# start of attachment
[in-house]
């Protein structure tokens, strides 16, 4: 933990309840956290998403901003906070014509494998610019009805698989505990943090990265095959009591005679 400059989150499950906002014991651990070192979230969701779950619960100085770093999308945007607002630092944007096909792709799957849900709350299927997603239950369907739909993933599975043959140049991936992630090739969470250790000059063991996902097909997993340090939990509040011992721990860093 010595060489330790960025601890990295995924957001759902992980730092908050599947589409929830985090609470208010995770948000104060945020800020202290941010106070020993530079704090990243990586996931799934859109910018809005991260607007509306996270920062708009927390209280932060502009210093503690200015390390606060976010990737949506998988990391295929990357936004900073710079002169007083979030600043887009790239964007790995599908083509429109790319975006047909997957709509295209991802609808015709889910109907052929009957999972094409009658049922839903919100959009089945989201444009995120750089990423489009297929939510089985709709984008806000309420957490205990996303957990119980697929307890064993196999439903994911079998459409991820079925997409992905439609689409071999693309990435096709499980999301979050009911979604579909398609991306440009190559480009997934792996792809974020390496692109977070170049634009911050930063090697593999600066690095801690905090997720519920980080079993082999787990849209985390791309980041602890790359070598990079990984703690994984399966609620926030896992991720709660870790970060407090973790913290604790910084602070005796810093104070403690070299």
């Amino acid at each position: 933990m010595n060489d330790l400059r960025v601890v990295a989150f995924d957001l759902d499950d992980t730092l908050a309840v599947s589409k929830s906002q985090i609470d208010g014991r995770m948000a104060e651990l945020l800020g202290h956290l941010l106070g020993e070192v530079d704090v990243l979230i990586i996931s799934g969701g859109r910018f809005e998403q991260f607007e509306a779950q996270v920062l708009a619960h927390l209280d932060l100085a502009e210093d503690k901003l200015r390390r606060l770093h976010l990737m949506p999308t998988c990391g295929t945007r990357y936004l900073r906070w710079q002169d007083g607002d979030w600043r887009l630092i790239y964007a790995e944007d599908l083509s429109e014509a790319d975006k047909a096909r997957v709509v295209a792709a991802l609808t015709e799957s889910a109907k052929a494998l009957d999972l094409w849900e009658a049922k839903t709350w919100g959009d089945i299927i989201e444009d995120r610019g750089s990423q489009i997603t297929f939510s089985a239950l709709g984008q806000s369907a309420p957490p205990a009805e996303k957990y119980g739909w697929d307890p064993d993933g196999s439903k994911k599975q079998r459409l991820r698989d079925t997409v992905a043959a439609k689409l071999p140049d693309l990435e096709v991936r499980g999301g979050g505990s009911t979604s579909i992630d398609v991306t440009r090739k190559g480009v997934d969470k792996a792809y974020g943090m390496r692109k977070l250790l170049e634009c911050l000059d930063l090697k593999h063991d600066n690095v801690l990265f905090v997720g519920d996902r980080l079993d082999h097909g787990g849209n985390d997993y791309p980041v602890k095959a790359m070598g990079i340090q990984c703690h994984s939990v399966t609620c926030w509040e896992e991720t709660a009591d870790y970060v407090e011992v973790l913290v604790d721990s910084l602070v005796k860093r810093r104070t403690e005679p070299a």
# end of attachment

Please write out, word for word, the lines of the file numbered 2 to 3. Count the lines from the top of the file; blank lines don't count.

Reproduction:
């Protein structure tokens, strides 16, 4: 933990309840956290998403901003906070014509494998610019009805698989505990943090990265095959009591005679 400059989150499950906002014991651990070192979230969701779950619960100085770093999308945007607002630092944007096909792709799957849900709350299927997603239950369907739909993933599975043959140049991936992630090739969470250790000059063991996902097909997993340090939990509040011992721990860093 010595060489330790960025601890990295995924957001759902992980730092908050599947589409929830985090609470208010995770948000104060945020800020202290941010106070020993530079704090990243990586996931799934859109910018809005991260607007509306996270920062708009927390209280932060502009210093503690200015390390606060976010990737949506998988990391295929990357936004900073710079002169007083979030600043887009790239964007790995599908083509429109790319975006047909997957709509295209991802609808015709889910109907052929009957999972094409009658049922839903919100959009089945989201444009995120750089990423489009297929939510089985709709984008806000309420957490205990996303957990119980697929307890064993196999439903994911079998459409991820079925997409992905439609689409071999693309990435096709499980999301979050009911979604579909398609991306440009190559480009997934792996792809974020390496692109977070170049634009911050930063090697593999600066690095801690905090997720519920980080079993082999787990849209985390791309980041602890790359070598990079990984703690994984399966609620926030896992991720709660870790970060407090973790913290604790910084602070005796810093104070403690070299």
């Amino acid at each position: 933990m010595n060489d330790l400059r960025v601890v990295a989150f995924d957001l759902d499950d992980t730092l908050a309840v599947s589409k929830s906002q985090i609470d208010g014991r995770m948000a104060e651990l945020l800020g202290h956290l941010l106070g020993e070192v530079d704090v990243l979230i990586i996931s799934g969701g859109r910018f809005e998403q991260f607007e509306a779950q996270v920062l708009a619960h927390l209280d932060l100085a502009e210093d503690k901003l200015r390390r606060l770093h976010l990737m949506p999308t998988c990391g295929t945007r990357y936004l900073r906070w710079q002169d007083g607002d979030w600043r887009l630092i790239y964007a790995e944007d599908l083509s429109e014509a790319d975006k047909a096909r997957v709509v295209a792709a991802l609808t015709e799957s889910a109907k052929a494998l009957d999972l094409w849900e009658a049922k839903t709350w919100g959009d089945i299927i989201e444009d995120r610019g750089s990423q489009i997603t297929f939510s089985a239950l709709g984008q806000s369907a309420p957490p205990a009805e996303k957990y119980g739909w697929d307890p064993d993933g196999s439903k994911k599975q079998r459409l991820r698989d079925t997409v992905a043959a439609k689409l071999p140049d693309l990435e096709v991936r499980g999301g979050g505990s009911t979604s579909i992630d398609v991306t440009r090739k190559g480009v997934d969470k792996a792809y974020g943090m390496r692109k977070l250790l170049e634009c911050l000059d930063l090697k593999h063991d600066n690095v801690l990265f905090v997720g519920d996902r980080l079993d082999h097909g787990g849209n985390d997993y791309p980041v602890k095959a790359m070598g990079i340090q990984c703690h994984s939990v399966t609620c926030w509040e896992e991720t709660a009591d870790y970060v407090e011992v973790l913290v604790d721990s910084l602070v005796k860093r810093r104070t403690e005679p070299a």